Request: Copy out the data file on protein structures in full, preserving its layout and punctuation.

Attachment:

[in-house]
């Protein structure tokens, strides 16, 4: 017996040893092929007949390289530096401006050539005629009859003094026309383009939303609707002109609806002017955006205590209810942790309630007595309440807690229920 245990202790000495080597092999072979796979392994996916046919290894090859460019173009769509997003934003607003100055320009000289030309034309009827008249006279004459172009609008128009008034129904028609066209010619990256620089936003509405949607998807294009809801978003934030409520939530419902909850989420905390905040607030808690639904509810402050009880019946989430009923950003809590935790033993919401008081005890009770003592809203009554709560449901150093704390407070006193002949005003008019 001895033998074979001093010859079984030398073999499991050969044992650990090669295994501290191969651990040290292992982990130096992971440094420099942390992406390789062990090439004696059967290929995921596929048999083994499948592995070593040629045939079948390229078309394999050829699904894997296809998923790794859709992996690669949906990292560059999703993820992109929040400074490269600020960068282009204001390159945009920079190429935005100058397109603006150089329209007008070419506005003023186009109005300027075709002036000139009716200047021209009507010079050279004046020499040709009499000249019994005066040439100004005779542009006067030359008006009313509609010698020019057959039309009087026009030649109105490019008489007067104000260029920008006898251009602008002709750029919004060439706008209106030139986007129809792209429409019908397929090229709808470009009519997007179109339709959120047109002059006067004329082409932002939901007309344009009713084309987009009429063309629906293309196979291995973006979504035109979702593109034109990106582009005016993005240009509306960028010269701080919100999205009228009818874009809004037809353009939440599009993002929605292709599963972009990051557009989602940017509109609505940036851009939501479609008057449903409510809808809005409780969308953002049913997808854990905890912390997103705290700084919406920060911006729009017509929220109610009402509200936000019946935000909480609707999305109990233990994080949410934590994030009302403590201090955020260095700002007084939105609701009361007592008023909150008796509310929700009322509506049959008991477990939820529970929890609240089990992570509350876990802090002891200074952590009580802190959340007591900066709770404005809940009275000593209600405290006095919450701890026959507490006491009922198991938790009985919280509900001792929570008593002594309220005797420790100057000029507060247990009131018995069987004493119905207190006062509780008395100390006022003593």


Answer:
[in-house]
């Protein structure tokens, strides 16, 4: 017996040893092929007949390289530096401006050539005629009859003094026309383009939303609707002109609806002017955006205590209810942790309630007595309440807690229920 245990202790000495080597092999072979796979392994996916046919290894090859460019173009769509997003934003607003100055320009000289030309034309009827008249006279004459172009609008128009008034129904028609066209010619990256620089936003509405949607998807294009809801978003934030409520939530419902909850989420905390905040607030808690639904509810402050009880019946989430009923950003809590935790033993919401008081005890009770003592809203009554709560449901150093704390407070006193002949005003008019 001895033998074979001093010859079984030398073999499991050969044992650990090669295994501290191969651990040290292992982990130096992971440094420099942390992406390789062990090439004696059967290929995921596929048999083994499948592995070593040629045939079948390229078309394999050829699904894997296809998923790794859709992996690669949906990292560059999703993820992109929040400074490269600020960068282009204001390159945009920079190429935005100058397109603006150089329209007008070419506005003023186009109005300027075709002036000139009716200047021209009507010079050279004046020499040709009499000249019994005066040439100004005779542009006067030359008006009313509609010698020019057959039309009087026009030649109105490019008489007067104000260029920008006898251009602008002709750029919004060439706008209106030139986007129809792209429409019908397929090229709808470009009519997007179109339709959120047109002059006067004329082409932002939901007309344009009713084309987009009429063309629906293309196979291995973006979504035109979702593109034109990106582009005016993005240009509306960028010269701080919100999205009228009818874009809004037809353009939440599009993002929605292709599963972009990051557009989602940017509109609505940036851009939501479609008057449903409510809808809005409780969308953002049913997808854990905890912390997103705290700084919406920060911006729009017509929220109610009402509200936000019946935000909480609707999305109990233990994080949410934590994030009302403590201090955020260095700002007084939105609701009361007592008023909150008796509310929700009322509506049959008991477990939820529970929890609240089990992570509350876990802090002891200074952590009580802190959340007591900066709770404005809940009275000593209600405290006095919450701890026959507490006491009922198991938790009985919280509900001792929570008593002594309220005797420790100057000029507060247990009131018995069987004493119905207190006062509780008395100390006022003593």